The Senate's transportation bill would shore up the nation's INTERSTATE HIGHWAYS, which were just being built in 1957.
The program will be the largest public-works project in history, dwarfing the construction of the Roman road system and the Great Wall of China. The interstate network will reach into every corner of the U.S. to link 42 state capitals and 90% of all cities with more than 50,000 population. It will carry a fifth of the nation's traffic, provide vital defense routes in case of war ... The new roads will ease present congestion, be able to accommodate the nearly 90 million vehicles that are expected to speed over U.S. roads by 1972. With fewer curves, no crossroads and a wide center strip, the super system is expected to save 3,500 lives annually, reduce accident costs by $725 million, save commercial operators another $825 million by cutting delay ... Motorists will be able to drive from Los Angeles to New York over the federal network without passing a single traffic light or intersection. --TIME, June 24, 1957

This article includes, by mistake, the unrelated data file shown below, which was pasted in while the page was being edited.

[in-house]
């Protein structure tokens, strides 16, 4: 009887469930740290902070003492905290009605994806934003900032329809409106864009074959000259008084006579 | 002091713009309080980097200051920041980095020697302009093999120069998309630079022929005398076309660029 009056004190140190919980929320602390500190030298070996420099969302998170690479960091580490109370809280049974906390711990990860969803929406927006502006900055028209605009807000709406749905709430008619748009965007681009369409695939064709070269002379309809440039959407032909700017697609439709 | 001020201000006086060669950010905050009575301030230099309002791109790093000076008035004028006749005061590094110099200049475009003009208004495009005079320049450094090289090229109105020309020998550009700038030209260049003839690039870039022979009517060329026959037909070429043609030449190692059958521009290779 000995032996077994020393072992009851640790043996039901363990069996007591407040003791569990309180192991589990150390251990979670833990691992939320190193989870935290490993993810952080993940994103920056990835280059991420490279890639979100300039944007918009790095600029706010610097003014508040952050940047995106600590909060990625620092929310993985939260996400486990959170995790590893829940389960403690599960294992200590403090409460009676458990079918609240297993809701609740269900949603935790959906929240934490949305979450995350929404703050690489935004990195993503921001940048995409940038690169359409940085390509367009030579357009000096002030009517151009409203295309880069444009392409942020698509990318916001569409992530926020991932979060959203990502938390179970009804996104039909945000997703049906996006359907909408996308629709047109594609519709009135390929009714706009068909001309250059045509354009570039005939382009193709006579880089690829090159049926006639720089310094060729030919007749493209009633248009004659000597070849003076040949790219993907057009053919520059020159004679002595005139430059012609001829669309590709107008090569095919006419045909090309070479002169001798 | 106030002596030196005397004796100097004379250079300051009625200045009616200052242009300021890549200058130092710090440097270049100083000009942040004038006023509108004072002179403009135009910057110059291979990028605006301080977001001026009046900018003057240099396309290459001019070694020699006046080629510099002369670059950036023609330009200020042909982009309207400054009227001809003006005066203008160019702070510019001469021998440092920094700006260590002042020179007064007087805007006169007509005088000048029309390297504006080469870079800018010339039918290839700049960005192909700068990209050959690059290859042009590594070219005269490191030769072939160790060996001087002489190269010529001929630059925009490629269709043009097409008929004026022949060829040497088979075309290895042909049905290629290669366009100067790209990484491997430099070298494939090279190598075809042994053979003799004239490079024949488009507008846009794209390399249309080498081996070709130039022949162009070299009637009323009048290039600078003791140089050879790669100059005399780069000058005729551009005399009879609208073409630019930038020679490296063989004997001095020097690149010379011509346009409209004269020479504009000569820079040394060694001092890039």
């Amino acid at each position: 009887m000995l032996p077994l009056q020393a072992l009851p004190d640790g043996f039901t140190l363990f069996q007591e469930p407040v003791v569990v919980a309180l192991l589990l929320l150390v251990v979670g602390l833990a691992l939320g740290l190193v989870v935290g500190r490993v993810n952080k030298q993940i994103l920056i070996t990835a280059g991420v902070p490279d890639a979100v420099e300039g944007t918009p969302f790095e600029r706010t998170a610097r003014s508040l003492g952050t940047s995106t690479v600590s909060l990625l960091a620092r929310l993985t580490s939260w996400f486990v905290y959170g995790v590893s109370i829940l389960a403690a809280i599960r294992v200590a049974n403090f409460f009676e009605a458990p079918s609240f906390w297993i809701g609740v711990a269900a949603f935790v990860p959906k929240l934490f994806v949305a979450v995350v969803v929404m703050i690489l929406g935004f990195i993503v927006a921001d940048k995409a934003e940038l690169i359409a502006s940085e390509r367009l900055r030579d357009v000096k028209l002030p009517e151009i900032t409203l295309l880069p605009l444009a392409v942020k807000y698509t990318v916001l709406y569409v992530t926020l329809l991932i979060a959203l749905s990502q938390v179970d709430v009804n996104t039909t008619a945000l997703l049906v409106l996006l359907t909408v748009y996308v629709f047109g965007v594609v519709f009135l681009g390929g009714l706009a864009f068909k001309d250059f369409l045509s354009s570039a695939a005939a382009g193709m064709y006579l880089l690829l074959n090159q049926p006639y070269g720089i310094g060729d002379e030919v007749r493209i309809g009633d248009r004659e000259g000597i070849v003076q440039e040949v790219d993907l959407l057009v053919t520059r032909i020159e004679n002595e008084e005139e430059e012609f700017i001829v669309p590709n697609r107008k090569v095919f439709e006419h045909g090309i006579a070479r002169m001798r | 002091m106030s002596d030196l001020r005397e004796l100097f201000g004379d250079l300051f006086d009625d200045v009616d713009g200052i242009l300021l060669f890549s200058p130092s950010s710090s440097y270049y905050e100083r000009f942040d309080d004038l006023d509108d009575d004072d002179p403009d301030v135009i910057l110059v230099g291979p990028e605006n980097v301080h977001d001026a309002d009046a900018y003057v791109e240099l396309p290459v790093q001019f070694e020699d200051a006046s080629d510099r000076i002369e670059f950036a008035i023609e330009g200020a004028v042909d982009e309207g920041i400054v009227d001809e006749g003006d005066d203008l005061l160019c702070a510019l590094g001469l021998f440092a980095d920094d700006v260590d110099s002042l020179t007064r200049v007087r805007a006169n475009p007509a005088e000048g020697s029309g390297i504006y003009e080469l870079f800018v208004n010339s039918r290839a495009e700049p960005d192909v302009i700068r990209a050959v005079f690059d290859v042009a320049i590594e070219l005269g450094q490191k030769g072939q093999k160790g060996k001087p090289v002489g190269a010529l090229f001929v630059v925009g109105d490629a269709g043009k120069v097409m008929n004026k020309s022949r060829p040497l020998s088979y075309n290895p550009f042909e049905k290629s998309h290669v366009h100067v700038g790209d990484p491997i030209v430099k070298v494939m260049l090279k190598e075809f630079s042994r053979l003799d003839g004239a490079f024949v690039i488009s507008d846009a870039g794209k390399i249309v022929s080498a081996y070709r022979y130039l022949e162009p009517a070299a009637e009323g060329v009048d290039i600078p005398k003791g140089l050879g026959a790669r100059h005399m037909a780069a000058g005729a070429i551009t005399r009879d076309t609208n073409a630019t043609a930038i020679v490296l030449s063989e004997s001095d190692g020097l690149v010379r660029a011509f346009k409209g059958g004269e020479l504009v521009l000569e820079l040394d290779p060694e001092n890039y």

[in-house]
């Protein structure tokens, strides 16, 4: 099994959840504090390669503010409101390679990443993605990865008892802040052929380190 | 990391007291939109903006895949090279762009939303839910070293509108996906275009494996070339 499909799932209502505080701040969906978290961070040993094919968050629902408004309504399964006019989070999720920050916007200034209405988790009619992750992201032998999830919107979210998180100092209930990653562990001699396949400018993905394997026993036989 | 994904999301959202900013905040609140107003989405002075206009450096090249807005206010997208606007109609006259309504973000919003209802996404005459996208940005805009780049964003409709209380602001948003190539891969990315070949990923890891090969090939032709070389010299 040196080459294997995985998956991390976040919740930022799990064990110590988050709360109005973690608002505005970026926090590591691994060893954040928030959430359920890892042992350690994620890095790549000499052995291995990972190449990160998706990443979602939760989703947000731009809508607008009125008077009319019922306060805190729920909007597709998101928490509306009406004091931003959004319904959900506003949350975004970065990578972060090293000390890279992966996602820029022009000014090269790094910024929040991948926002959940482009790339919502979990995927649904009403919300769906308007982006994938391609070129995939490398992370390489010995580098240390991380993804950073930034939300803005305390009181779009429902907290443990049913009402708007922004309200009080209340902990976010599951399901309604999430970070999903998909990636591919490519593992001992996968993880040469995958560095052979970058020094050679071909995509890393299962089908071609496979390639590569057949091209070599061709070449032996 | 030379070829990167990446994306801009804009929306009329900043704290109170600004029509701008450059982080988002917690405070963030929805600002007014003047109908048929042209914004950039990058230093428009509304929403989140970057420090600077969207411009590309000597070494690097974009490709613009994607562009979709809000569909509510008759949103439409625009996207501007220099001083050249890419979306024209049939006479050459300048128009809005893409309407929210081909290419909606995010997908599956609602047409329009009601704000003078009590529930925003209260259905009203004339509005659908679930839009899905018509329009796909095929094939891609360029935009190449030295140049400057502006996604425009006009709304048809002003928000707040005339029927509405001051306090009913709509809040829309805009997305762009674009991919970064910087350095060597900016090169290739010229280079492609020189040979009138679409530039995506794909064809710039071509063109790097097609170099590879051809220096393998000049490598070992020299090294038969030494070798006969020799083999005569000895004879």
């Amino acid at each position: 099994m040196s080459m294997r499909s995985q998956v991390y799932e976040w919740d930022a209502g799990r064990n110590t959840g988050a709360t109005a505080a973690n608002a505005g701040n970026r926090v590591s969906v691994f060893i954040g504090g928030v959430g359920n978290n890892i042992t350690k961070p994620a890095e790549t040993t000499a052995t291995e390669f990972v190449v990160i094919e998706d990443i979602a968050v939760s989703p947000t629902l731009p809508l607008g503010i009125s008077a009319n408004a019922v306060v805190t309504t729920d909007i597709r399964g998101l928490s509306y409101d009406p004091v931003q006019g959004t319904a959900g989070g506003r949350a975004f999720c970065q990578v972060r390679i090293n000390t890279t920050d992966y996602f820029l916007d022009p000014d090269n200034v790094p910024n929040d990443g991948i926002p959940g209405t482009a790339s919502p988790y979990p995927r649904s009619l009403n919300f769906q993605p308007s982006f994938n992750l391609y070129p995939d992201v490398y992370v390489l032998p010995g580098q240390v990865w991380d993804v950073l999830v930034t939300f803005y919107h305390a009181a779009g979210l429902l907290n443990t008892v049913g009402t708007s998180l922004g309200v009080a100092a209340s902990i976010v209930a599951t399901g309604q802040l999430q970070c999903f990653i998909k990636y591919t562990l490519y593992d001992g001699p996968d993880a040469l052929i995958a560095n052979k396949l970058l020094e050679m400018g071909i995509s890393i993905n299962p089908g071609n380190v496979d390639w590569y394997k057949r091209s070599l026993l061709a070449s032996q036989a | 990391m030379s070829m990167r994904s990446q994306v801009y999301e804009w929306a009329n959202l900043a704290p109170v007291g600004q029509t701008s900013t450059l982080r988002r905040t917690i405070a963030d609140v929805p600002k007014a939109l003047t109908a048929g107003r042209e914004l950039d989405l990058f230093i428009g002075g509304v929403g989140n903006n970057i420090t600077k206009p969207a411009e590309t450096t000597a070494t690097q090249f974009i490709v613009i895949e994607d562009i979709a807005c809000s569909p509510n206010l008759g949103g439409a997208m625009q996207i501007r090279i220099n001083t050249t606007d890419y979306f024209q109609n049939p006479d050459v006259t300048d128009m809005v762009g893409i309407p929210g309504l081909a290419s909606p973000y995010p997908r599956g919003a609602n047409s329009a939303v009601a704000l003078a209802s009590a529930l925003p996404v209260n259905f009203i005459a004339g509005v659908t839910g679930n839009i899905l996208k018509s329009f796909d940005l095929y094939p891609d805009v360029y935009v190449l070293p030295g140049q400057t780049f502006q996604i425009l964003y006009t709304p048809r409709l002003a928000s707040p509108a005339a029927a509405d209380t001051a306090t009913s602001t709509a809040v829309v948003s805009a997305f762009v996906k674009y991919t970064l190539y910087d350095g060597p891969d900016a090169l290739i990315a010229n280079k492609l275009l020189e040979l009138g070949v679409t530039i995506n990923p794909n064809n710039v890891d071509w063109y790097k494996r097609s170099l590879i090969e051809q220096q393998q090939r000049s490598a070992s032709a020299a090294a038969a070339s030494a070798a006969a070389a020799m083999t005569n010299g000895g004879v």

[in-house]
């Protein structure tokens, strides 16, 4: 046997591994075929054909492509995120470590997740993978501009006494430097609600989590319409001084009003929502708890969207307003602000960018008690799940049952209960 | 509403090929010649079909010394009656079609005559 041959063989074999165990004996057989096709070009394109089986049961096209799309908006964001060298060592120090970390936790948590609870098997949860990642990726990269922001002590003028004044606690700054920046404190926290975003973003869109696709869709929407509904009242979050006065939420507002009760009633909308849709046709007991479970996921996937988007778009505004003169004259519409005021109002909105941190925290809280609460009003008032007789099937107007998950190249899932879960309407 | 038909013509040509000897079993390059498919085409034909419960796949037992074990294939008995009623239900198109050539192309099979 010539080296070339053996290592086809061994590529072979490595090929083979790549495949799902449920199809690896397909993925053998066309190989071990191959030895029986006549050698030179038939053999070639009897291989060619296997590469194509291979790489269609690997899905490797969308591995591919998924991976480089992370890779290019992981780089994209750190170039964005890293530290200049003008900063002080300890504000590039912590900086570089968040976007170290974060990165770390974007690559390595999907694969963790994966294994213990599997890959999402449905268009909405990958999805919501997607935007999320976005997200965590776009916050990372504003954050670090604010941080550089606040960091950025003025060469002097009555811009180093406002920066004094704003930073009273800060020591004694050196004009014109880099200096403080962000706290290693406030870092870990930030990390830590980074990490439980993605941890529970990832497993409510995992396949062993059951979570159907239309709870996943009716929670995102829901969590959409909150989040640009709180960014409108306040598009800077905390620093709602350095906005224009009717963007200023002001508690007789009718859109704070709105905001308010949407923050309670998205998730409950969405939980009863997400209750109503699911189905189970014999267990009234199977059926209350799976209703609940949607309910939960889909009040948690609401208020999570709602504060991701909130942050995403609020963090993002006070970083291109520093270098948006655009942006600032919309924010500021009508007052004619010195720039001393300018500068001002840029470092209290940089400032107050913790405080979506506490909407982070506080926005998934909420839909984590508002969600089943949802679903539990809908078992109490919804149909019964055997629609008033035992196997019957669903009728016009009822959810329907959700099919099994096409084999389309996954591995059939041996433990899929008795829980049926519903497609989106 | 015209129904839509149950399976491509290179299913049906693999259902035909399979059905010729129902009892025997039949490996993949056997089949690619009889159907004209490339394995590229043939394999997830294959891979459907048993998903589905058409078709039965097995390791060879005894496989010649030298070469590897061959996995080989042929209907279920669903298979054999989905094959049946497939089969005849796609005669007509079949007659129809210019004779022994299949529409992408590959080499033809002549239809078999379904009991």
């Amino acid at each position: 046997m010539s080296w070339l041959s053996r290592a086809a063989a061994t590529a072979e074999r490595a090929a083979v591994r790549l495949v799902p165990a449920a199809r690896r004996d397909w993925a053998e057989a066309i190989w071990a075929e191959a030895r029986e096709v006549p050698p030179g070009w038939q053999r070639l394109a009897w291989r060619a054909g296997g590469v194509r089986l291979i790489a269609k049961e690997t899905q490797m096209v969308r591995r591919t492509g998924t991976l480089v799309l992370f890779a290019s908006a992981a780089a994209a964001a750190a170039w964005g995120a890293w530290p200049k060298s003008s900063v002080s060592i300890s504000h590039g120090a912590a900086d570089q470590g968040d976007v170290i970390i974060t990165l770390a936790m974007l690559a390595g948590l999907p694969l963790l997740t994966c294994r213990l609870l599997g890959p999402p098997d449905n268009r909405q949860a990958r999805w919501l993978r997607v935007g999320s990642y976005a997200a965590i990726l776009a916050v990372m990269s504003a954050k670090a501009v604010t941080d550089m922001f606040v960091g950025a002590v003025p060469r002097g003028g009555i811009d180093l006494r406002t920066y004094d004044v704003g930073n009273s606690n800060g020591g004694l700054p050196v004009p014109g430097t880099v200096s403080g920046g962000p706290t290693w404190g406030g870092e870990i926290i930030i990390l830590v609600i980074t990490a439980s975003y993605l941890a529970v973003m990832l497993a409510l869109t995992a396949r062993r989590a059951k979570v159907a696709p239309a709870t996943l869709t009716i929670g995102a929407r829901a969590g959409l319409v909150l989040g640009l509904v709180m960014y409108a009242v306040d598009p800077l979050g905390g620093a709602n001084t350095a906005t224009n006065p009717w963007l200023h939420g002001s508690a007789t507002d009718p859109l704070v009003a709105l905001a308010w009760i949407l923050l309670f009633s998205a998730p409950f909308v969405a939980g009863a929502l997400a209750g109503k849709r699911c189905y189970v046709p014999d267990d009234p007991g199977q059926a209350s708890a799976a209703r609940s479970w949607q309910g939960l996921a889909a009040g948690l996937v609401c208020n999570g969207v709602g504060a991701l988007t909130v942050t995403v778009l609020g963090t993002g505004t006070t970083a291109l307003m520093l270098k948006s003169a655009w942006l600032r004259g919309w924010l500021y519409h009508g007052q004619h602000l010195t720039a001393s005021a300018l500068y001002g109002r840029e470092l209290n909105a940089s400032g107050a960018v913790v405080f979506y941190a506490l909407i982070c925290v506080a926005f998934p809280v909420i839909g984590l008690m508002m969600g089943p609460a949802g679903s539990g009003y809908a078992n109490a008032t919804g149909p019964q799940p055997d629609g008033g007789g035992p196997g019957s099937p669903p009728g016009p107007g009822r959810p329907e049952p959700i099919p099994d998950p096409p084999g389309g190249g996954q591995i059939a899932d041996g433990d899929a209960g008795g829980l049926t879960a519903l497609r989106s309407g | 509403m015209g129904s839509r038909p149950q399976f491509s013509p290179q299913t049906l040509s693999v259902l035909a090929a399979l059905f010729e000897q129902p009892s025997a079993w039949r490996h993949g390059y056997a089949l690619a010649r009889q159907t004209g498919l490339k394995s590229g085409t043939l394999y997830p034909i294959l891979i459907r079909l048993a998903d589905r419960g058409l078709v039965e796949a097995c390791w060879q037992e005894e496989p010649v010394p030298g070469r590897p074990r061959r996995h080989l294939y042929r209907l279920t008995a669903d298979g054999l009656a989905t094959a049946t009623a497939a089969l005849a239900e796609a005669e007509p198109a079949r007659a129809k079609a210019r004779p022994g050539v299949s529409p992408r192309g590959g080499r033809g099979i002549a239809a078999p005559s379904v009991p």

Read the entire article at time.com/years